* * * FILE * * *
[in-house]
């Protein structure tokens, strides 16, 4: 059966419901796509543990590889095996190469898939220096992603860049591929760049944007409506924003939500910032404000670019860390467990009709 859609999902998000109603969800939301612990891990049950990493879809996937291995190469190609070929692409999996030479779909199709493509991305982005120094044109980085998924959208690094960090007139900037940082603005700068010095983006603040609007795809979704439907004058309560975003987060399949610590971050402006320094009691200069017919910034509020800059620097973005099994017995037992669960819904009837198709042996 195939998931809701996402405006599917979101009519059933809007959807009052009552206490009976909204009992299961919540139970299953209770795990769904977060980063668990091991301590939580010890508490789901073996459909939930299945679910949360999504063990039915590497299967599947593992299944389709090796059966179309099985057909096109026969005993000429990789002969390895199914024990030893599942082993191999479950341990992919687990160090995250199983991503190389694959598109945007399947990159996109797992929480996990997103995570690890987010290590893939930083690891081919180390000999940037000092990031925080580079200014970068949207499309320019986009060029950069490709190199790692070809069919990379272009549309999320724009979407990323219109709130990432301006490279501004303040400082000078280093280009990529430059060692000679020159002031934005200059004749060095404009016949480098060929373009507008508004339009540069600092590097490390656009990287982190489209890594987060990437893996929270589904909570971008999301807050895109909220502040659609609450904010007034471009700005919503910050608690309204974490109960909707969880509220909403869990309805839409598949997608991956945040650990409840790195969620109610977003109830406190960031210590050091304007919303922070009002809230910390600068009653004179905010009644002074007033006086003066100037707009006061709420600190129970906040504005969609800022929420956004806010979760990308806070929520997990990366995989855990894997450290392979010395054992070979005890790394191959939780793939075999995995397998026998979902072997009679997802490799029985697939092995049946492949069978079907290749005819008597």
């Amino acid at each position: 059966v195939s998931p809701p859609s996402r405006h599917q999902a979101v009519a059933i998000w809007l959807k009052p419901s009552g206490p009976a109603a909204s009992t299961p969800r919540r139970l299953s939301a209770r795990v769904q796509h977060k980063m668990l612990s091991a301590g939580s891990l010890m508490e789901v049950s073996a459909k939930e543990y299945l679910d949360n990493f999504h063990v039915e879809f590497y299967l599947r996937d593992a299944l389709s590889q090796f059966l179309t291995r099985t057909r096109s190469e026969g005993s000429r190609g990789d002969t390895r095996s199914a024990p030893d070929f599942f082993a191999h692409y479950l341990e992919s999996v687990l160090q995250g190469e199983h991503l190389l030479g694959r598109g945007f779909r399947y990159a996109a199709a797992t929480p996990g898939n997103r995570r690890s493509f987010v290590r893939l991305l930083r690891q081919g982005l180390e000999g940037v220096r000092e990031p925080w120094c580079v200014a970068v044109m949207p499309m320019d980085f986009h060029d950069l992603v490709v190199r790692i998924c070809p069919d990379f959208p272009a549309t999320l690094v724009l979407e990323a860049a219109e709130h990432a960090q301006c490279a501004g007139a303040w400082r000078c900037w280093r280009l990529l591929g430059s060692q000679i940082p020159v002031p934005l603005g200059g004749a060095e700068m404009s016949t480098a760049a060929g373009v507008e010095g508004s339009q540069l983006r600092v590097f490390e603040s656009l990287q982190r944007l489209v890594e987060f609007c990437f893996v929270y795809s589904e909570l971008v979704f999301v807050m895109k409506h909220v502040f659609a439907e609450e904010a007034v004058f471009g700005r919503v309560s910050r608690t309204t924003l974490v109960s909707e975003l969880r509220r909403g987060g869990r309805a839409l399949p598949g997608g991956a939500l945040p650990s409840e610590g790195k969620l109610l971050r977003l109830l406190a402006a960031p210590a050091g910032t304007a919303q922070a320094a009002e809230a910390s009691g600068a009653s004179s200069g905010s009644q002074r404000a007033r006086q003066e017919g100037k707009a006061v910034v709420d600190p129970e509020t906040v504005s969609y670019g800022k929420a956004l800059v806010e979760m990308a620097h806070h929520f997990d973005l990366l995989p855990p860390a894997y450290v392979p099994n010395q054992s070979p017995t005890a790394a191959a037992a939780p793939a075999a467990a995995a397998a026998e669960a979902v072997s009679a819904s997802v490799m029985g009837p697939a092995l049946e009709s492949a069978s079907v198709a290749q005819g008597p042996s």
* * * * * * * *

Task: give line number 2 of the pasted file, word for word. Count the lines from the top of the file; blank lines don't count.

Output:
């Protein structure tokens, strides 16, 4: 059966419901796509543990590889095996190469898939220096992603860049591929760049944007409506924003939500910032404000670019860390467990009709 859609999902998000109603969800939301612990891990049950990493879809996937291995190469190609070929692409999996030479779909199709493509991305982005120094044109980085998924959208690094960090007139900037940082603005700068010095983006603040609007795809979704439907004058309560975003987060399949610590971050402006320094009691200069017919910034509020800059620097973005099994017995037992669960819904009837198709042996 195939998931809701996402405006599917979101009519059933809007959807009052009552206490009976909204009992299961919540139970299953209770795990769904977060980063668990091991301590939580010890508490789901073996459909939930299945679910949360999504063990039915590497299967599947593992299944389709090796059966179309099985057909096109026969005993000429990789002969390895199914024990030893599942082993191999479950341990992919687990160090995250199983991503190389694959598109945007399947990159996109797992929480996990997103995570690890987010290590893939930083690891081919180390000999940037000092990031925080580079200014970068949207499309320019986009060029950069490709190199790692070809069919990379272009549309999320724009979407990323219109709130990432301006490279501004303040400082000078280093280009990529430059060692000679020159002031934005200059004749060095404009016949480098060929373009507008508004339009540069600092590097490390656009990287982190489209890594987060990437893996929270589904909570971008999301807050895109909220502040659609609450904010007034471009700005919503910050608690309204974490109960909707969880509220909403869990309805839409598949997608991956945040650990409840790195969620109610977003109830406190960031210590050091304007919303922070009002809230910390600068009653004179905010009644002074007033006086003066100037707009006061709420600190129970906040504005969609800022929420956004806010979760990308806070929520997990990366995989855990894997450290392979010395054992070979005890790394191959939780793939075999995995397998026998979902072997009679997802490799029985697939092995049946492949069978079907290749005819008597």